“It meant that the following year, when we did the transition where I did five races and Murray did the rest, I knew what I was trying to do. There was never any doubt in my mind about being commentator, it’s what I wanted to do since I was 15 years old.”

…succeeding Murray Walker
“It’s a double edge sword. On the one hand, the timing was good, plenty of other people would have liked to have followed on from Murray, but he kept going for a very long time. He and I worked very close together for the first four years [with ITV F1], and I drove him round Europe, he didn’t like driving in Europe so I always did the driving. We spent a lot of time together, which was wonderful, some very rich memories.

“It’s the job I always wanted to do, mass market, free-to-air TV in UK, Australia, South Africa, Canada, tens of millions of people watching, but on the flip-side he’s probably one of the most popular sports broadcasters there has ever been. You’re never going to be him, but nor should you ever try to be.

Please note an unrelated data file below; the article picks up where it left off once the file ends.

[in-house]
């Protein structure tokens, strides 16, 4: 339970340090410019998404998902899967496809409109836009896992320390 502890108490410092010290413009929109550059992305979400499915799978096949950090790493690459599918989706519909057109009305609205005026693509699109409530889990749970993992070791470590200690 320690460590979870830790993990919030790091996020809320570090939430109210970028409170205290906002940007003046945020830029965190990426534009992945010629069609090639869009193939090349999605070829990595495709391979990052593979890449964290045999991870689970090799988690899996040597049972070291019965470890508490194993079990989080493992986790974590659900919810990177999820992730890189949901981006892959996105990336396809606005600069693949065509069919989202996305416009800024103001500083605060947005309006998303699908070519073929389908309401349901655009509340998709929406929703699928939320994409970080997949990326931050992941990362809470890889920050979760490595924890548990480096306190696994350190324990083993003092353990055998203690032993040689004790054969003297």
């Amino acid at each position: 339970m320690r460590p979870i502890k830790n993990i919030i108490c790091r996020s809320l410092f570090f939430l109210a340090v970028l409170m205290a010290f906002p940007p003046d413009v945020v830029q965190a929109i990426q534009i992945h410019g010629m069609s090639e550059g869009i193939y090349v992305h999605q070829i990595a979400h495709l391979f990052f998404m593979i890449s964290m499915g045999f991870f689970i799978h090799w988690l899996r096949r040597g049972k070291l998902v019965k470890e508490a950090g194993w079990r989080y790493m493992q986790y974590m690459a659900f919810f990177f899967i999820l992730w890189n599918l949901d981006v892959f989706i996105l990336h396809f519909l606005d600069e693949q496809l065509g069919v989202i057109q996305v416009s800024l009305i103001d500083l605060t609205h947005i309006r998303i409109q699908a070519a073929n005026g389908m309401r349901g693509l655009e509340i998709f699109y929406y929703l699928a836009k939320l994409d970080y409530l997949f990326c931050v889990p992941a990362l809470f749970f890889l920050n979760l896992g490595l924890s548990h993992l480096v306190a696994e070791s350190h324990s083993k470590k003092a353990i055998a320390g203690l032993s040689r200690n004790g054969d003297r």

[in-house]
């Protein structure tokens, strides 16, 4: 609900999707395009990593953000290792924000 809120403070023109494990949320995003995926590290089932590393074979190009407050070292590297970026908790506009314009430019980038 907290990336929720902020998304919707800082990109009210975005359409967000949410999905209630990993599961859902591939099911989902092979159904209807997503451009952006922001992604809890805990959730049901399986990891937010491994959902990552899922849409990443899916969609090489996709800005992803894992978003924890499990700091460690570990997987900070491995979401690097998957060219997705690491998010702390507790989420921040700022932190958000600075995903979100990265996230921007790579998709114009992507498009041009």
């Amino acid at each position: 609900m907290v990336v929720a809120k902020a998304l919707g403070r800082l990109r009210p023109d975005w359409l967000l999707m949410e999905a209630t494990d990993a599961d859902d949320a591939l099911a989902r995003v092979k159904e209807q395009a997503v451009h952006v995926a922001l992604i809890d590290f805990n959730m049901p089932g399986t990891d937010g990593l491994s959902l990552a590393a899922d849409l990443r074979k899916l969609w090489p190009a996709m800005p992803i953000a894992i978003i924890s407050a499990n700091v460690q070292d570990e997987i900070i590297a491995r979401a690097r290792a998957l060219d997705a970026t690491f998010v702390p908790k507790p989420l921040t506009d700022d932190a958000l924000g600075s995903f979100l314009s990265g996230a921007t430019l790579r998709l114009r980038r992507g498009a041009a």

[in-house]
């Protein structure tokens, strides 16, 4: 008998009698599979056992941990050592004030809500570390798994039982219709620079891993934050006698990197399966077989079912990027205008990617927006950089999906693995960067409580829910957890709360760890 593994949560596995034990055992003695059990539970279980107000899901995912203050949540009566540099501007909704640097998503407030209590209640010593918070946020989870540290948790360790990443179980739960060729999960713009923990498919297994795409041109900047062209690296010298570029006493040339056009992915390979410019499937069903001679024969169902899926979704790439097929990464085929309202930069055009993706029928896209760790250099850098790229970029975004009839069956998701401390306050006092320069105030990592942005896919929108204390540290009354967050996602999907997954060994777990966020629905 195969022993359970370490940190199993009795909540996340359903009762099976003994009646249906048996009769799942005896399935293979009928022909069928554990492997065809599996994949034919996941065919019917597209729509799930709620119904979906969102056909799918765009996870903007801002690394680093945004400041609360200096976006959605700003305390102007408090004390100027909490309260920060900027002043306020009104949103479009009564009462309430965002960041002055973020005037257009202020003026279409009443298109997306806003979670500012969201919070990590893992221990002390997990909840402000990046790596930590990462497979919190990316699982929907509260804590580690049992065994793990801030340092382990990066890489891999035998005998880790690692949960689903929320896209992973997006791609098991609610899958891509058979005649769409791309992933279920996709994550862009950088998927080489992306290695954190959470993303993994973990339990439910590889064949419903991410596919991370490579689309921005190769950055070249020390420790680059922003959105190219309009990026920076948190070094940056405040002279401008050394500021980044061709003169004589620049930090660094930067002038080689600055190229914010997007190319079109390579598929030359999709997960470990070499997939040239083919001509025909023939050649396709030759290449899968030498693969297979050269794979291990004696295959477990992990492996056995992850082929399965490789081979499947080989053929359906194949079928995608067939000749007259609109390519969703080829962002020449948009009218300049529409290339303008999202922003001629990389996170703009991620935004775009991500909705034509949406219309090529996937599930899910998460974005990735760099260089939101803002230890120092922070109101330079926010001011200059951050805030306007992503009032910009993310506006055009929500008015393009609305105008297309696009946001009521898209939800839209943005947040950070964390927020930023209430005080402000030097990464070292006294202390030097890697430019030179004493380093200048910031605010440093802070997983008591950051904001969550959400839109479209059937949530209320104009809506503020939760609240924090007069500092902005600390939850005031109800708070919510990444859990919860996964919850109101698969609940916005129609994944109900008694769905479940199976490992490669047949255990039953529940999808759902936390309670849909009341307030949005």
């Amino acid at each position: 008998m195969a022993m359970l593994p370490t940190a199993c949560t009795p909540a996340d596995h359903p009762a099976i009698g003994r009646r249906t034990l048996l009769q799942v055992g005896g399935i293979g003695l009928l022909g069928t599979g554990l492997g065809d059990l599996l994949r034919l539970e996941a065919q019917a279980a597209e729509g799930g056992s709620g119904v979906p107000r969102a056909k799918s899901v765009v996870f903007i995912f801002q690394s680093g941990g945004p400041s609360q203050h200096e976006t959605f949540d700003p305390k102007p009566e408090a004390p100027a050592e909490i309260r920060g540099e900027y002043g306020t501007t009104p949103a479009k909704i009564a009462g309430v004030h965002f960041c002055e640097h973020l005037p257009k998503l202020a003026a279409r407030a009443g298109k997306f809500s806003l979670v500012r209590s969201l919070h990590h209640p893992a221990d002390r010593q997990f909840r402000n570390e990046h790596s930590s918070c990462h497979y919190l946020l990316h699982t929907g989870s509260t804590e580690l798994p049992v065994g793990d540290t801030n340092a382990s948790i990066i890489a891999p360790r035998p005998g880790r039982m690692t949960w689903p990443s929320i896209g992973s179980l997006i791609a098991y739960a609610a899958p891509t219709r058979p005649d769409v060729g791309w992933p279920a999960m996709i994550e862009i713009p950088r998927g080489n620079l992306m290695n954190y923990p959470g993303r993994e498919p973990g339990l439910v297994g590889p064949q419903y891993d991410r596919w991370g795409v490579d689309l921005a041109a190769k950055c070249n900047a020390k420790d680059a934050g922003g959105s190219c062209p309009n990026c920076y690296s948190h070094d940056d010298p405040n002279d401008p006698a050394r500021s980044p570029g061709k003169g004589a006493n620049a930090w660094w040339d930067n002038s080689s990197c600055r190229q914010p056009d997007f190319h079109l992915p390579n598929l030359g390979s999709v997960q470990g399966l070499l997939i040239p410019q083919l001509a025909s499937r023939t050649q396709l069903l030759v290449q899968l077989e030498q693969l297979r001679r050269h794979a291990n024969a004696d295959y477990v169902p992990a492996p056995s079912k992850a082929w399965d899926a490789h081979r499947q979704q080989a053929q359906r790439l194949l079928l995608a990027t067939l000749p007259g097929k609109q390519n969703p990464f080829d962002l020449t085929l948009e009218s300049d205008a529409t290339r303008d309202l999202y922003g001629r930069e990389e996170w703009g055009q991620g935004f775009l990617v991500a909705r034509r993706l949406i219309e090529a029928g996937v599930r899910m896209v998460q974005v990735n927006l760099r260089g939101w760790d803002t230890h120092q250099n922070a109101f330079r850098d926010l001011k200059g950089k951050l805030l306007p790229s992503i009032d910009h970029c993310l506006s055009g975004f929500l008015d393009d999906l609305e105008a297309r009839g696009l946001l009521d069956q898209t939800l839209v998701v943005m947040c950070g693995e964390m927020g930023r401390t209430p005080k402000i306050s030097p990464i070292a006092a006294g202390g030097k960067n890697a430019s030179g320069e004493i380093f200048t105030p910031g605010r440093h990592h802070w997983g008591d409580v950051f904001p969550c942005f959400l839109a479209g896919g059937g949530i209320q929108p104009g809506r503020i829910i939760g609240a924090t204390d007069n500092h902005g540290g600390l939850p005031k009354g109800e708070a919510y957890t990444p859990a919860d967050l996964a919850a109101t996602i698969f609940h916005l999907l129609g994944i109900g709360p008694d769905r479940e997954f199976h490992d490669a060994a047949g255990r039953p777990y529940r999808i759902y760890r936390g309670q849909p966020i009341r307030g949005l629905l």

“I just said ‘listen, he has to stop’ because he’s 77 years old and can’t do this anymore, physically, it was taking its toll on him, and he wanted to go out on the top, so someone’s got to take over from him, and it might as well be me! I took it as a responsibility, I knew that there would be plenty of people who didn’t like it, I knew that there would have been people who did like it.

“Barry Davies, the football commentator whose daughter worked at Jordan at the time, said to me, ‘listen, you’re probably taking on the toughest job in sports broadcasting. If I can give you one piece of advice: stay philosophical, don’t listen to the people who cane you, and don’t listen to the people who think you’re the best thing since sliced bread, because you’re neither of those things. You’re neither a complete loser or the best thing since sliced bread, just somewhere in the middle, and be yourself’, and that was great advice, and that’s the way I played it for eight years.”

…commentating on motor racing